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Rhubarb custard crumble pies

Rhubarb custard crumble pies

These pies are the quintessential textural crunch/squidge/crunch sandwich that I am totally smitten with. I adore the feeling of cradling one of these pies, still warm, the moment before eating. The words below are beyond a recipe and into blueprint territory because you can make these with so many different fruits and spike the crumble with spices or nuts. Keep the custard a classic vanilla though, a safe and creamy canvas on which to create your fruit crumble masterpiece.

Serving Size

Makes 8 irresistible individual pies

Baking Time

Takes If all the components are ready, 30 minutes – or 3 hours if starting from making the dough. Make the other components while the dough rests.

WHAT YOU NEED

Butter Oat Streusel 

100 g (3½ oz) old-fashioned or rolled (porridge) oats
120 g (4½ oz) plain (all-purpose) flour
100 g (3½ oz) light muscovado (or soft brown) sugar
150 g (5½ oz) unsalted butter, very soft and squidgy
2 g (1/16 oz/¼ teaspoon) fine sea salt
3 g (⅟₁₀ oz/1½ teaspoons) freshly ground cinnamon

Roasted Rhubarb with Ginger

2 small bunches rhubarb, about 400 g (14 oz) in total
5 cm (2 in) piece of ginger
juice of 1 orange (or other mid-acidic citrus, such as mandarin or tangelo)
40 g (1½ oz) caster (superfine)
2 tsp ground cinnamon

Super Flaky Pie Crust

240 g (8½ oz) plain
(all-purpose) flour
2 g (1/16 oz/¼ teaspoon) fine sea salt
190 g (6½ oz) unsalted butter,
cold and diced
40 g/ml (1½ oz) iced water
20 g (¾ oz) egg yolk
(from approx. 1 egg)

Vanilla Pastry Custard

250 g/ml (9 oz) full-fat (whole) milk
1 vanilla bean
60 g (2 oz) egg yolk (from approx. 3 eggs)
15 g (½ oz) plain (all-purpose) flour 10 g (¼ oz) cornflour(cornstarch)
65 g (2¼ oz) caster (superfine) sugar
25 g (1 oz) unsalted butter, room temperature

WHAT TO DO

Super flaky pie crust

Makes 500 g (1 lb 2 oz): enough for one 25 cm (10 in) pie dish or eight 8 cm (3¼ in) × 10 cm (4 in) individual pie tins.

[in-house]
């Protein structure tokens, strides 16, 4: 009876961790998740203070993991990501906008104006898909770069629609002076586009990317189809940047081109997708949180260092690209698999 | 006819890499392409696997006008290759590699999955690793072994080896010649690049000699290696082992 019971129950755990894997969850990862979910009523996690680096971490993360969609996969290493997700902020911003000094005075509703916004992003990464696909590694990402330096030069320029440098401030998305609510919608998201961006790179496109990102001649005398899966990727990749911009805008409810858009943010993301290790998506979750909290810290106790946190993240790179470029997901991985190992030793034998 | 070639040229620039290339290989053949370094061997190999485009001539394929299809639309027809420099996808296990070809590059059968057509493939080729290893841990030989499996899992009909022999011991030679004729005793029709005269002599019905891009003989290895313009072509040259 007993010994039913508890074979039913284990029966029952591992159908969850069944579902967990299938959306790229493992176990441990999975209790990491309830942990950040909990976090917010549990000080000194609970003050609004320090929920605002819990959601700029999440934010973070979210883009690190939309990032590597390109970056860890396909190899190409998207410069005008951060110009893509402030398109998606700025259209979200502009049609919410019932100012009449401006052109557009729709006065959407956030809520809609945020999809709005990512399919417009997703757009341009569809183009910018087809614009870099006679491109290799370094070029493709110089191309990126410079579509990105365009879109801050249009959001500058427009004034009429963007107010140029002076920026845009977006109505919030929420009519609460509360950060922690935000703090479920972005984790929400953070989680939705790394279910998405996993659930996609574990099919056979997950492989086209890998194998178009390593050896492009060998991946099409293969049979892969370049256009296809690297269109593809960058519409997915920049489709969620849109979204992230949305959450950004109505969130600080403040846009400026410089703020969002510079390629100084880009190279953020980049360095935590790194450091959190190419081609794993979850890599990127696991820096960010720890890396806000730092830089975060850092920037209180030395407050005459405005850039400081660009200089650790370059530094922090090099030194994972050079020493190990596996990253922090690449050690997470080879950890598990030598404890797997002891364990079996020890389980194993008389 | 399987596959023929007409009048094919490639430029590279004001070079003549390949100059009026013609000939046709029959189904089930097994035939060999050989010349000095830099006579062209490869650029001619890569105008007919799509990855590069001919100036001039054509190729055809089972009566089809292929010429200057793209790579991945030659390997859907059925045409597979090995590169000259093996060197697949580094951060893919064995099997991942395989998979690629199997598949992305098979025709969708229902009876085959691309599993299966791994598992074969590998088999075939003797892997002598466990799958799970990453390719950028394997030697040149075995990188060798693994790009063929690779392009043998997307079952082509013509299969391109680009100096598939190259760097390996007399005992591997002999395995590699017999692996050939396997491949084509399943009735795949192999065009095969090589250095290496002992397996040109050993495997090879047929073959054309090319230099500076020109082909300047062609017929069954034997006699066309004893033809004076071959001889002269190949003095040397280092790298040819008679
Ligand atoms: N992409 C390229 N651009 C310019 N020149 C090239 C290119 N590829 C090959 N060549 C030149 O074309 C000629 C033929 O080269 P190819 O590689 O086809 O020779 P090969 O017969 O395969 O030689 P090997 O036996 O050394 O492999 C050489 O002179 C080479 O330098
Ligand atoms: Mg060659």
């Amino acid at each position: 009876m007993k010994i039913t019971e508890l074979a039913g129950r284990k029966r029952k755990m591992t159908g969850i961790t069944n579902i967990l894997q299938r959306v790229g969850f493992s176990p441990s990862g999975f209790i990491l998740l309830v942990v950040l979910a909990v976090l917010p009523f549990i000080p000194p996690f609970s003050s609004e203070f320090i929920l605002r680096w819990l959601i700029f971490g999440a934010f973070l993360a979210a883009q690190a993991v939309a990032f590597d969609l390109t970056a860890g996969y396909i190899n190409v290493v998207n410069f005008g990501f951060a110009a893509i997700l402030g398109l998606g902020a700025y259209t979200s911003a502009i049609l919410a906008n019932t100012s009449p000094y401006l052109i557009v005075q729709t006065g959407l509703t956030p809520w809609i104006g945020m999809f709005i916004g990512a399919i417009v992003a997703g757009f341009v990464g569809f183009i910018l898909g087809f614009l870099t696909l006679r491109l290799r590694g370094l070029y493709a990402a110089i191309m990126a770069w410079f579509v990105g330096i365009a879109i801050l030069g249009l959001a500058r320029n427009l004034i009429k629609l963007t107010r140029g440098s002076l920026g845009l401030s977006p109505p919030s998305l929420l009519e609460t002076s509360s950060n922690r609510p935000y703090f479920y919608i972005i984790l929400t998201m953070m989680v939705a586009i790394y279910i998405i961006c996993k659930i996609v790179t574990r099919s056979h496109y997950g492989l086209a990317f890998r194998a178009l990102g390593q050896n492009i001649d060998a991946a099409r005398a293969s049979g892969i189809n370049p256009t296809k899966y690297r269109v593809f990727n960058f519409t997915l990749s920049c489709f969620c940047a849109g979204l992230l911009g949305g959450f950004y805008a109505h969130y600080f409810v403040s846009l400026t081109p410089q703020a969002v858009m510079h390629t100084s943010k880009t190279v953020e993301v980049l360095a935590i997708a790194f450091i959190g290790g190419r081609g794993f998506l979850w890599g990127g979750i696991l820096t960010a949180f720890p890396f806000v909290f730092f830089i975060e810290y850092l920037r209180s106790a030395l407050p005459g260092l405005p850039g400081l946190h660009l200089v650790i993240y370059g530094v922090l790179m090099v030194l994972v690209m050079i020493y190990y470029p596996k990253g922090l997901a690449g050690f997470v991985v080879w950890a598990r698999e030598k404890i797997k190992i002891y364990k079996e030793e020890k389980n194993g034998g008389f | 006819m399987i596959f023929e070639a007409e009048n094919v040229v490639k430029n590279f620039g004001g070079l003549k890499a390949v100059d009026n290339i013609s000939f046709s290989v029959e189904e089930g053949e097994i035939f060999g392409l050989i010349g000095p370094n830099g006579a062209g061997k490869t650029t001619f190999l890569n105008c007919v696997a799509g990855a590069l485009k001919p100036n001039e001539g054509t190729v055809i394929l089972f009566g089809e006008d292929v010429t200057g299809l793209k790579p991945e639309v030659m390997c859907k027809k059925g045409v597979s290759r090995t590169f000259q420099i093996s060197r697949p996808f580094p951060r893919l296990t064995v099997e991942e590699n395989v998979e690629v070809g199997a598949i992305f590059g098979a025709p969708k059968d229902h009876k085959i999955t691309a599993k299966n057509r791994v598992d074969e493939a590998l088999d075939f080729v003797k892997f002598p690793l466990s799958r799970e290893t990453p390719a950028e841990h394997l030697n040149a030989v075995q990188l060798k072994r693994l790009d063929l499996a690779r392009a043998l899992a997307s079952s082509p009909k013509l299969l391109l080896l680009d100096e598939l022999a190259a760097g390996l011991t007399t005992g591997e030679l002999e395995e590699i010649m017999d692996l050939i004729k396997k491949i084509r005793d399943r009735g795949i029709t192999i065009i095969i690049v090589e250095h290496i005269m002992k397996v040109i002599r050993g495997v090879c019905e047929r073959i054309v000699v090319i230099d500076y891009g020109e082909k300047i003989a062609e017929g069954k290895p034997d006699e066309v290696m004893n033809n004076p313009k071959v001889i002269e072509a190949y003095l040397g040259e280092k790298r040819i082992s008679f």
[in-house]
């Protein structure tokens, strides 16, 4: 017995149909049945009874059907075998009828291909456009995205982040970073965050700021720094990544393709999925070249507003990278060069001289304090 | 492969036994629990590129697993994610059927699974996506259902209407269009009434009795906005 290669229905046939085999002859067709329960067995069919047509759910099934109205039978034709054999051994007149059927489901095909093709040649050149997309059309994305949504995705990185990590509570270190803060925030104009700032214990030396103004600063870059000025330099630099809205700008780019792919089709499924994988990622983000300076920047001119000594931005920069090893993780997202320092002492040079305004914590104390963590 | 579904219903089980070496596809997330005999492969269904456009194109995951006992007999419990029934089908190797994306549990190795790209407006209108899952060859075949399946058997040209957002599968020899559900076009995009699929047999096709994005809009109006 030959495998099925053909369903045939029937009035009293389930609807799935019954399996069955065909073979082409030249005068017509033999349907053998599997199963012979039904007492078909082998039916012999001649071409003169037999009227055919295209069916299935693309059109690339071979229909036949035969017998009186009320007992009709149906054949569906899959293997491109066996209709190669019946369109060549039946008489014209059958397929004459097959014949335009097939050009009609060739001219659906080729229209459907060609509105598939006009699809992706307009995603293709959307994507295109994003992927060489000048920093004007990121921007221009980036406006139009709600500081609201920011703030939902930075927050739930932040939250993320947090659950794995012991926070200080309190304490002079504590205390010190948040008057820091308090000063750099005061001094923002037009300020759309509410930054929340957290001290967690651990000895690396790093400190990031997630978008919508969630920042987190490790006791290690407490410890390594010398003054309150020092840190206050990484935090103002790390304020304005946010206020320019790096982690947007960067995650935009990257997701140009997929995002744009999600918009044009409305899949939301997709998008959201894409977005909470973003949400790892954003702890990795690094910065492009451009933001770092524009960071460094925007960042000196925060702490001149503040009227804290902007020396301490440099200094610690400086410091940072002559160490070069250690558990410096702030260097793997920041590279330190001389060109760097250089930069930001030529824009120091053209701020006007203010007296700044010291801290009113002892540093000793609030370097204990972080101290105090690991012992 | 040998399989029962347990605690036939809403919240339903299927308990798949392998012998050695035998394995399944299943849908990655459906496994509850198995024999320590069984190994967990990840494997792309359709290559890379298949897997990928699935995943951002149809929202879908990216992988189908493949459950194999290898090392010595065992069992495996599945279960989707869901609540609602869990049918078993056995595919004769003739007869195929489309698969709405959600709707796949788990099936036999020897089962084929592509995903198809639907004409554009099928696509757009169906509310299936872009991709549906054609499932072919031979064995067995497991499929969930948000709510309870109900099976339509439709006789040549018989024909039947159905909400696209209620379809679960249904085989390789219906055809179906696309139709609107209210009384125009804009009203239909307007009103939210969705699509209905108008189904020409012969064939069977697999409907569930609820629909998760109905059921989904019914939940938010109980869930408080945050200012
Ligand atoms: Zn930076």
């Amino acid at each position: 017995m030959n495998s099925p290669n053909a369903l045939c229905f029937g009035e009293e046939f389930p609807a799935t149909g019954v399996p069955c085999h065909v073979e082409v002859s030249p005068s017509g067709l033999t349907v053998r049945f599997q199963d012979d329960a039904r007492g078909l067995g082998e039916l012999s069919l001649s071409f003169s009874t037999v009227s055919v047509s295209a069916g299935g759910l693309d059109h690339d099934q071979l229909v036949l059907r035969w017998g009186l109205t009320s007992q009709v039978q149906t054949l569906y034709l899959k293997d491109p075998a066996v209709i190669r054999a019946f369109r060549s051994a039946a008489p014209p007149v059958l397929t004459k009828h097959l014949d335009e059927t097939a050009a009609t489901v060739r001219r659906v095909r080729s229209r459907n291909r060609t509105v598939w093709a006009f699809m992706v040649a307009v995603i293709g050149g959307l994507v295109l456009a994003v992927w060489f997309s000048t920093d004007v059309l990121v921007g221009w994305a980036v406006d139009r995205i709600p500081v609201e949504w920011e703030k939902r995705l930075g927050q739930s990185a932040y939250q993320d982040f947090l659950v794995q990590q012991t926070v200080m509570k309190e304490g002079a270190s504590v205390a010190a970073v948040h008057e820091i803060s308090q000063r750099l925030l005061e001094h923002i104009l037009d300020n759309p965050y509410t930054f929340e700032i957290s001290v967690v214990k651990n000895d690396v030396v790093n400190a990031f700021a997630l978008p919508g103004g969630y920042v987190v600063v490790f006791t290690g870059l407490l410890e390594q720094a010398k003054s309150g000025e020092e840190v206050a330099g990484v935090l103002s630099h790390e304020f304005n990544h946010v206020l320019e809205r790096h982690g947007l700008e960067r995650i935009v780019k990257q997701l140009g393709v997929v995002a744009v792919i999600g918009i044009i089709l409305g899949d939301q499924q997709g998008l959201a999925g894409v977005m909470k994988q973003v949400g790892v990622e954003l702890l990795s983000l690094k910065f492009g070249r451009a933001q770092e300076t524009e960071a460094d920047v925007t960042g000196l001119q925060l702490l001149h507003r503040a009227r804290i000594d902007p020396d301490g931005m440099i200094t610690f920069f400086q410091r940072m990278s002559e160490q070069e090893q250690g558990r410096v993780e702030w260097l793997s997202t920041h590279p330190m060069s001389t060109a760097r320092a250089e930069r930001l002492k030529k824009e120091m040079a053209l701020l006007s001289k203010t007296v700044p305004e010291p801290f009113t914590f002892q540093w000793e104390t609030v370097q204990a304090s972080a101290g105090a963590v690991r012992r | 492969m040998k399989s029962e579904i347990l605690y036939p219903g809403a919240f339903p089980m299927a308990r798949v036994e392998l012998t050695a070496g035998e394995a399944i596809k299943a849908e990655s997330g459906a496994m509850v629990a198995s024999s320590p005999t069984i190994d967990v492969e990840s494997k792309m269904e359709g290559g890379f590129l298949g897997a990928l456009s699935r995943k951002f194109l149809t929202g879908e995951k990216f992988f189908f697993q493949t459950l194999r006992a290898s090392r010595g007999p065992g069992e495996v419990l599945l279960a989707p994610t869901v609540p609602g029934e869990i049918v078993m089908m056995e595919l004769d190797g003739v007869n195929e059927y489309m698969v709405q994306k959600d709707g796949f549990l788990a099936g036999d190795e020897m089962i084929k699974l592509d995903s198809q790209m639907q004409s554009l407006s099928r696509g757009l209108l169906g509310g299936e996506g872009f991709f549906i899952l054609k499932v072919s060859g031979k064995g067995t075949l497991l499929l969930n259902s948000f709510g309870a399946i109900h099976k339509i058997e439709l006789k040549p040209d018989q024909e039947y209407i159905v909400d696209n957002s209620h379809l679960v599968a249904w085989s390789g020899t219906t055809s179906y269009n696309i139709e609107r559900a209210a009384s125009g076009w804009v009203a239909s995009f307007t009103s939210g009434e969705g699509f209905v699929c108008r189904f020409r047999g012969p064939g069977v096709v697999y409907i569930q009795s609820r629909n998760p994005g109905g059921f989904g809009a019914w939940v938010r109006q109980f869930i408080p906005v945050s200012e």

Takes About 20 minutes to make and roll. At least 2 hours to rest in the freezer, but best frozen overnight. Up to 50 minutes to blind bake.

Keeps Frozen and unbaked for 3 months in the freezer. After being baked, airtight and room temperature for about 4 days.

Biting into this crust is all about the joyful sensation of collapsing shards of flakiness. It is downright Herculean

in Rhubarb custard crumble pies with the filling it supports, and can be used for savoury applications too: quiches, sausage rolls or pot-pie tops.

The dough gets a little of its strength from the gluten in the flour, so make sure you use a regular plain (all-purpose) flour with a 10% gluten level. And when you roll it out, you will find there will be marbled smears of butter here and there. This is not just a good thing, it’s actually perfect. I hope this recipe becomes your dough-to.

Put the flour and salt in a wide mixing bowl. Using your fingertips, rub the butter into the dry ingredients just until the butter lumps are the size of whole almonds and the flour has just taken on a yellowy hue. When tossing through your fingers, it should feel like silky ground almonds with buttery lumps throughout.

These large butter lumps are going to melt during baking, creating steam, which will flake the pastry apart tremendously.

Combine the iced water and egg yolk and add to the buttery flour. Keep mixing with your hands, lightly squeezing the dough together, until it looks like shaggy playdough. Loosely wrap the dough in plastic wrap, then press the dough into a 2 cm (¾ in) thick disc, gently squeezing around the edge to smooth out any cracks. If the dough is not too warm, you can start rolling now. Or if it feels sticky, chill in the fridge for at least 15 minutes – just ensure that the dough is cool and pliable before rolling.

Place the dough on a lightly floured surface and press it out a little with the palm of your hand to ease it into the start of rolling. This helps to prevent large cracks. Give the dough one or two short, pressured rolls with the pin before lifting and moving the dough 90 degrees, making the rolls longer as the dough circle widens. Dust underneath the dough at regular intervals to prevent sticking.

For a 25 cm (10 in) pie tin, roll out the dough to a 31 cm (12¼ in) circle, about 5 mm (¼ in) thick. Trim, then gently lift and flop the dough into the tin.

Working in sections, tuck the dough right into the edge and against the side of the pie tin to prevent air pockets. With scissors, snip the excess dough off the edge, leaving a 5 mm (¼ in) overhang. Tuck this under all the way around, then crimp the edge. Freeze for at least 2 hours or preferably overnight before blind baking.